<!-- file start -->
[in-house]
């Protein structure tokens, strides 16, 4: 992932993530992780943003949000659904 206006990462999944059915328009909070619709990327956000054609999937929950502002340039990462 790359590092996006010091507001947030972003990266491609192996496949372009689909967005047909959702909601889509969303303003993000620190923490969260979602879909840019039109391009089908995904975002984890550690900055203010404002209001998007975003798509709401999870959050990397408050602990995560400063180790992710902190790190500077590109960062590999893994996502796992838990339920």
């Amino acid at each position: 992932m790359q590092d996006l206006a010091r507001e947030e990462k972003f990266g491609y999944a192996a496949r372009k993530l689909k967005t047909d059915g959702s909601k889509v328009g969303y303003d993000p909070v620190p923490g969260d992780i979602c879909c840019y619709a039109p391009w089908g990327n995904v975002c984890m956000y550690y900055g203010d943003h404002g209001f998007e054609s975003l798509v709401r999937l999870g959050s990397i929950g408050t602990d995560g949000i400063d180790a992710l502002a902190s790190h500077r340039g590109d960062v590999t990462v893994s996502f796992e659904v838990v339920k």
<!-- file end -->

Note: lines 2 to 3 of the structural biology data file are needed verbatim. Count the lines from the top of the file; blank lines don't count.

């Protein structure tokens, strides 16, 4: 992932993530992780943003949000659904 206006990462999944059915328009909070619709990327956000054609999937929950502002340039990462 790359590092996006010091507001947030972003990266491609192996496949372009689909967005047909959702909601889509969303303003993000620190923490969260979602879909840019039109391009089908995904975002984890550690900055203010404002209001998007975003798509709401999870959050990397408050602990995560400063180790992710902190790190500077590109960062590999893994996502796992838990339920």
């Amino acid at each position: 992932m790359q590092d996006l206006a010091r507001e947030e990462k972003f990266g491609y999944a192996a496949r372009k993530l689909k967005t047909d059915g959702s909601k889509v328009g969303y303003d993000p909070v620190p923490g969260d992780i979602c879909c840019y619709a039109p391009w089908g990327n995904v975002c984890m956000y550690y900055g203010d943003h404002g209001f998007e054609s975003l798509v709401r999937l999870g959050s990397i929950g408050t602990d995560g949000i400063d180790a992710l502002a902190s790190h500077r340039g590109d960062v590999t990462v893994s996502f796992e659904v838990v339920k």